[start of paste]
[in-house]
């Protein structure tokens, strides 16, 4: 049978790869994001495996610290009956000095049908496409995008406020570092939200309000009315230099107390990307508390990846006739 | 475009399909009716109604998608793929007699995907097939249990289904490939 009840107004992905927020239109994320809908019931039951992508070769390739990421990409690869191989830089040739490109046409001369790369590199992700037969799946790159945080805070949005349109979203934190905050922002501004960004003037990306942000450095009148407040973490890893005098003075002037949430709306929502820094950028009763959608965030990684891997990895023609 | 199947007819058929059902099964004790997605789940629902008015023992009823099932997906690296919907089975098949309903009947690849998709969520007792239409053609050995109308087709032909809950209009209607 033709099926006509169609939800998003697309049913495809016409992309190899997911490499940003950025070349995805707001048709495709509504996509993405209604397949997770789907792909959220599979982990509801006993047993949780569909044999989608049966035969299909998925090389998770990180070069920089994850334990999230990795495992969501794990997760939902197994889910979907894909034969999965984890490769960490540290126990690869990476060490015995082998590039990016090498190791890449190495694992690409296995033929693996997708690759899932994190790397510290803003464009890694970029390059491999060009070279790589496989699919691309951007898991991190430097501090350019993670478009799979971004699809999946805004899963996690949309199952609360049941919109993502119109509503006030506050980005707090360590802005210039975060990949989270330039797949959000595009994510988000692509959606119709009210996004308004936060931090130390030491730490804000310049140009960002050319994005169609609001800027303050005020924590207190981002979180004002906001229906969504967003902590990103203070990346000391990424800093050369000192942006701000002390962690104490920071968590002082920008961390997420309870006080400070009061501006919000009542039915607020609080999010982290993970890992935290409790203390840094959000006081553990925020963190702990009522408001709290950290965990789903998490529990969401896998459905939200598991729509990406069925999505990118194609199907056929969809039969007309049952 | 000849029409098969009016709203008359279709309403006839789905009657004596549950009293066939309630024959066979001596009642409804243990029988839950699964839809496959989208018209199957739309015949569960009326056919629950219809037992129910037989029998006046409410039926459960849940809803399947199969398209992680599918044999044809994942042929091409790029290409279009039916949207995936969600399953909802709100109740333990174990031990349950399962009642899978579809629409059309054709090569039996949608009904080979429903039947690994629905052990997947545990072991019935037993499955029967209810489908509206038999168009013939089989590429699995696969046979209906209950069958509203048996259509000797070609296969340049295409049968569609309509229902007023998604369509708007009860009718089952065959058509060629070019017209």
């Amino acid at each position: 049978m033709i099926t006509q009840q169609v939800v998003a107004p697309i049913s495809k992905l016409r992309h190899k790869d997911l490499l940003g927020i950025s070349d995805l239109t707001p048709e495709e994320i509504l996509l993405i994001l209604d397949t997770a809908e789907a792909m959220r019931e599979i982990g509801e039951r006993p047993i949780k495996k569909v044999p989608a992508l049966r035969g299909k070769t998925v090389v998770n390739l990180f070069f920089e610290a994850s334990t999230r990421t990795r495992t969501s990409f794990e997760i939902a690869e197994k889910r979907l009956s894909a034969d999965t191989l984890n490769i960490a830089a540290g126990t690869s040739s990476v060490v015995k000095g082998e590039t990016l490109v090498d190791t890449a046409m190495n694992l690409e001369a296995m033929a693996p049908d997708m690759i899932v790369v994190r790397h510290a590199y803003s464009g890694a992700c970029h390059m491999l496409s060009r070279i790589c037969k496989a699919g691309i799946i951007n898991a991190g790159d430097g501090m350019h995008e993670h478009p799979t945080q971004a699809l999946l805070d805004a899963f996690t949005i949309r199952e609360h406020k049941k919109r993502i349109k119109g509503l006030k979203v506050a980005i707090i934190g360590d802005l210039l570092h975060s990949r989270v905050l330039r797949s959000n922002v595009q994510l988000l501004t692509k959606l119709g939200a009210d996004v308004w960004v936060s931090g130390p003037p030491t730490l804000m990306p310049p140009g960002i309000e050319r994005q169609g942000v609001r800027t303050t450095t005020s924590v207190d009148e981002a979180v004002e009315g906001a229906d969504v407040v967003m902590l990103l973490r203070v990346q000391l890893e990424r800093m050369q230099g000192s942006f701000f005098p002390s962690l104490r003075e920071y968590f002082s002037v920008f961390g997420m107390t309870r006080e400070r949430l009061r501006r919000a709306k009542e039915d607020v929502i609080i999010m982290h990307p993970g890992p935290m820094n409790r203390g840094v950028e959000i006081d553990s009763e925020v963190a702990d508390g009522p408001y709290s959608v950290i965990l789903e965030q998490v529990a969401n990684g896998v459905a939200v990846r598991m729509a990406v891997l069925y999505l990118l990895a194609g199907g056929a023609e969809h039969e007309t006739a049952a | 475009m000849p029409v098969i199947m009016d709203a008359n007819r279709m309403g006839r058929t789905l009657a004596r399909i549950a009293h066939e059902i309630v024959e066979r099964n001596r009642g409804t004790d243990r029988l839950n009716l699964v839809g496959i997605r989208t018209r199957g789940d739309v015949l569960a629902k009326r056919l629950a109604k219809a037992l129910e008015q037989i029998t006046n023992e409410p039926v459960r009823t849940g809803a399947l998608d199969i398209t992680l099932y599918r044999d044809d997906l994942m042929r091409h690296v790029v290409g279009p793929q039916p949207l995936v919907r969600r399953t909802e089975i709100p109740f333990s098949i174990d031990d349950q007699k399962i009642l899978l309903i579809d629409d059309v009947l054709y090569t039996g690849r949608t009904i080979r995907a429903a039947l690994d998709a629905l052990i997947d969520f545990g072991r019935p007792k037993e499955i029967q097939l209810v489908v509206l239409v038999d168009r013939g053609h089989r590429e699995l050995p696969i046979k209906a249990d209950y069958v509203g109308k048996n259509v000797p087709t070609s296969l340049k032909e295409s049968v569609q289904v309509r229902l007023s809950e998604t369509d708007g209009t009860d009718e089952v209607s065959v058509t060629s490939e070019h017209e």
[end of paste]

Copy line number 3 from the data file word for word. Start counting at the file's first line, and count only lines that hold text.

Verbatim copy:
């Amino acid at each position: 049978m033709i099926t006509q009840q169609v939800v998003a107004p697309i049913s495809k992905l016409r992309h190899k790869d997911l490499l940003g927020i950025s070349d995805l239109t707001p048709e495709e994320i509504l996509l993405i994001l209604d397949t997770a809908e789907a792909m959220r019931e599979i982990g509801e039951r006993p047993i949780k495996k569909v044999p989608a992508l049966r035969g299909k070769t998925v090389v998770n390739l990180f070069f920089e610290a994850s334990t999230r990421t990795r495992t969501s990409f794990e997760i939902a690869e197994k889910r979907l009956s894909a034969d999965t191989l984890n490769i960490a830089a540290g126990t690869s040739s990476v060490v015995k000095g082998e590039t990016l490109v090498d190791t890449a046409m190495n694992l690409e001369a296995m033929a693996p049908d997708m690759i899932v790369v994190r790397h510290a590199y803003s464009g890694a992700c970029h390059m491999l496409s060009r070279i790589c037969k496989a699919g691309i799946i951007n898991a991190g790159d430097g501090m350019h995008e993670h478009p799979t945080q971004a699809l999946l805070d805004a899963f996690t949005i949309r199952e609360h406020k049941k919109r993502i349109k119109g509503l006030k979203v506050a980005i707090i934190g360590d802005l210039l570092h975060s990949r989270v905050l330039r797949s959000n922002v595009q994510l988000l501004t692509k959606l119709g939200a009210d996004v308004w960004v936060s931090g130390p003037p030491t730490l804000m990306p310049p140009g960002i309000e050319r994005q169609g942000v609001r800027t303050t450095t005020s924590v207190d009148e981002a979180v004002e009315g906001a229906d969504v407040v967003m902590l990103l973490r203070v990346q000391l890893e990424r800093m050369q230099g000192s942006f701000f005098p002390s962690l104490r003075e920071y968590f002082s002037v920008f961390g997420m107390t309870r006080e400070r949430l009061r501006r919000a709306k009542e039915d607020v929502i609080i999010m982290h990307p993970g890992p935290m820094n409790r203390g840094v950028e959000i006081d553990s009763e925020v963190a702990d508390g009522p408001y709290s959608v950290i965990l789903e965030q998490v529990a969401n990684g896998v459905a939200v990846r598991m729509a990406v891997l069925y999505l990118l990895a194609g199907g056929a023609e969809h039969e007309t006739a049952a | 475009m000849p029409v098969i199947m009016d709203a008359n007819r279709m309403g006839r058929t789905l009657a004596r399909i549950a009293h066939e059902i309630v024959e066979r099964n001596r009642g409804t004790d243990r029988l839950n009716l699964v839809g496959i997605r989208t018209r199957g789940d739309v015949l569960a629902k009326r056919l629950a109604k219809a037992l129910e008015q037989i029998t006046n023992e409410p039926v459960r009823t849940g809803a399947l998608d199969i398209t992680l099932y599918r044999d044809d997906l994942m042929r091409h690296v790029v290409g279009p793929q039916p949207l995936v919907r969600r399953t909802e089975i709100p109740f333990s098949i174990d031990d349950q007699k399962i009642l899978l309903i579809d629409d059309v009947l054709y090569t039996g690849r949608t009904i080979r995907a429903a039947l690994d998709a629905l052990i997947d969520f545990g072991r019935p007792k037993e499955i029967q097939l209810v489908v509206l239409v038999d168009r013939g053609h089989r590429e699995l050995p696969i046979k209906a249990d209950y069958v509203g109308k048996n259509v000797p087709t070609s296969l340049k032909e295409s049968v569609q289904v309509r229902l007023s809950e998604t369509d708007g209009t009860d009718e089952v209607s065959v058509t060629s490939e070019h017209e």